ORWELL'S RIFLE ON WALL

To Orwell Today,

In your article "Orwell Was Armed", you print excerpts from Michael Sheldon's "Orwell: The Authorized Biography".

In the text of Sheldon's book the quote "THAT RIFLE HANGING ON THE WALL OF THE WORKING-CLASS FLAT OR LABOURER'S COTTAGE IS THE SYMBOL OF DEMOCRACY. IT IS OUR JOB TO SEE THAT IT STAYS THERE." was incorrectly attributed to an article on the Home Guard Orwell wrote in Tribune.

Sheldon didn't provide any notes providing the date and page for this quote, probably because he forgot where he found it and incorrectly assumed it was in Tribune.

There is an article titled "The Home Guard and You: George Orwell puts a personal question to 'make believe democrats' - and real ones". This article was printed in Tribune on 20 December 1940, but does not contain the "Rifle Hanging On the Wall" quote.

Bernard Crick in his book "George Orwell A Life" has the following quote in Chapter 12 The Challenge and Frustration of war (1939-41).

"Even as it stands, the Home Guard could only exist in a country where men feel themselves free. The totalitarian states can do great things, but there is one thing they cannot do: they cannot give the factory-worker a rifle and tell him to take it home and keep it in his bedroom. THAT RIFLE HANGING ON THE WALL OF THE WORKING-CLASS FLAT OR LABOURER'S COTTAGE, IS THE SYMBOL OF DEMOCRACY. IT IS OUR JOB TO SEE THAT IT STAYS THERE."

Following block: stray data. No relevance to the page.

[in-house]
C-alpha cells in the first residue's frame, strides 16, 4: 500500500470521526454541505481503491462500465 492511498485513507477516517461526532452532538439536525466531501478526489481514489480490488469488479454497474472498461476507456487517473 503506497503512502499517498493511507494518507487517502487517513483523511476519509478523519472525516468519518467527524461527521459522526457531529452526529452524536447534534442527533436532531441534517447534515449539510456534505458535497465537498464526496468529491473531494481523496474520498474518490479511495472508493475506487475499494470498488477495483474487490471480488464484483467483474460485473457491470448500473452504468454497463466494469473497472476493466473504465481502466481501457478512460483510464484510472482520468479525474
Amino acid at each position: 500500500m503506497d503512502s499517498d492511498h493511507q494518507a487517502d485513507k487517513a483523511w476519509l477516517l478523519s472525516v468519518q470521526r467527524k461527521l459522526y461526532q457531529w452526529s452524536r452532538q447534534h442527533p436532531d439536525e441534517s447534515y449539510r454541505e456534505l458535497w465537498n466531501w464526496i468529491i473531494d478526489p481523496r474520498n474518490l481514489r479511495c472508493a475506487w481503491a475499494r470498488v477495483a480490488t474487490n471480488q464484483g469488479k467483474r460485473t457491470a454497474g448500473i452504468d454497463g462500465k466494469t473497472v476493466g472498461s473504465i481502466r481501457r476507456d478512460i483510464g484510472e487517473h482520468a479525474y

Crick correctly attributes the quote to an 8 January 1941 article Orwell wrote for Evening Standard. The article was titled "Don't Let Colonel Blimp Ruin the Home Guard"

I spent several hours at the Stanford Green Library unsuccessfully looking for the quote in their 1941/1944 copies of Tribune.

I then E-mailed the Orwell Archives at University College London. They told me I could find a copy of the article in "The Complete Works of George Orwell", Edited by Peter Davison, 1998, volume 12 of the 20 volume set. Pages 362-365 contain a reprint of the entire article, "Don't Let Colonel Blimp Ruin the Home Guard", Evening Standard, 8 January 1941.

Volume 12 on pages 309-312 also contains the 20 December 1940, Tribune, Orwell Article titled "The Home Guard and You: George Orwell puts a personal question to "make believe democrats" - and real ones."